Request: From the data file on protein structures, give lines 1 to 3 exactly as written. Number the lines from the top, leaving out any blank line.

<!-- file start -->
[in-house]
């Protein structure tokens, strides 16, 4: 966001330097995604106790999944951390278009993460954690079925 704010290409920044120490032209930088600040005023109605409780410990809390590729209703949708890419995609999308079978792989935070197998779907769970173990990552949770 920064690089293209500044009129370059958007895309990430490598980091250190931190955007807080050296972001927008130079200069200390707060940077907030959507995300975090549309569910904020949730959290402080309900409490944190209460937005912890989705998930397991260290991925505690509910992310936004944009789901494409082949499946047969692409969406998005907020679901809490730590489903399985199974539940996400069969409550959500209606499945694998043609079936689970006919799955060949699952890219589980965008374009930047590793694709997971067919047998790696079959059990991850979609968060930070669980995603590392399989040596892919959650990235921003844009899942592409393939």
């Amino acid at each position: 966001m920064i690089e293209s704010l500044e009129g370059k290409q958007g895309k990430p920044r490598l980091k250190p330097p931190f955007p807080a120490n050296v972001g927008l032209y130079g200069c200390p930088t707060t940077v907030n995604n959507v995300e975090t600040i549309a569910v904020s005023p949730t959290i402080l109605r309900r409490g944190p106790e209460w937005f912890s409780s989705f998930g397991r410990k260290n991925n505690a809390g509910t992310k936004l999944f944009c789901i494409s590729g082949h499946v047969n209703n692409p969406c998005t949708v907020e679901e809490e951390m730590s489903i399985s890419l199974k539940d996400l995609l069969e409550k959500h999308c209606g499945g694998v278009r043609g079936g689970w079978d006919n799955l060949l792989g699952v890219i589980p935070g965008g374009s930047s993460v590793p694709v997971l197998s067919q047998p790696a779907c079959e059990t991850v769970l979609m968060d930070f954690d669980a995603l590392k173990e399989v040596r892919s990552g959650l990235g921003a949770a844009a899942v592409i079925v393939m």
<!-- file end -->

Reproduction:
[in-house]
């Protein structure tokens, strides 16, 4: 966001330097995604106790999944951390278009993460954690079925 704010290409920044120490032209930088600040005023109605409780410990809390590729209703949708890419995609999308079978792989935070197998779907769970173990990552949770 920064690089293209500044009129370059958007895309990430490598980091250190931190955007807080050296972001927008130079200069200390707060940077907030959507995300975090549309569910904020949730959290402080309900409490944190209460937005912890989705998930397991260290991925505690509910992310936004944009789901494409082949499946047969692409969406998005907020679901809490730590489903399985199974539940996400069969409550959500209606499945694998043609079936689970006919799955060949699952890219589980965008374009930047590793694709997971067919047998790696079959059990991850979609968060930070669980995603590392399989040596892919959650990235921003844009899942592409393939």
């Amino acid at each position: 966001m920064i690089e293209s704010l500044e009129g370059k290409q958007g895309k990430p920044r490598l980091k250190p330097p931190f955007p807080a120490n050296v972001g927008l032209y130079g200069c200390p930088t707060t940077v907030n995604n959507v995300e975090t600040i549309a569910v904020s005023p949730t959290i402080l109605r309900r409490g944190p106790e209460w937005f912890s409780s989705f998930g397991r410990k260290n991925n505690a809390g509910t992310k936004l999944f944009c789901i494409s590729g082949h499946v047969n209703n692409p969406c998005t949708v907020e679901e809490e951390m730590s489903i399985s890419l199974k539940d996400l995609l069969e409550k959500h999308c209606g499945g694998v278009r043609g079936g689970w079978d006919n799955l060949l792989g699952v890219i589980p935070g965008g374009s930047s993460v590793p694709v997971l197998s067919q047998p790696a779907c079959e059990t991850v769970l979609m968060d930070f954690d669980a995603l590392k173990e399989v040596r892919s990552g959650l990235g921003a949770a844009a899942v592409i079925v393939m």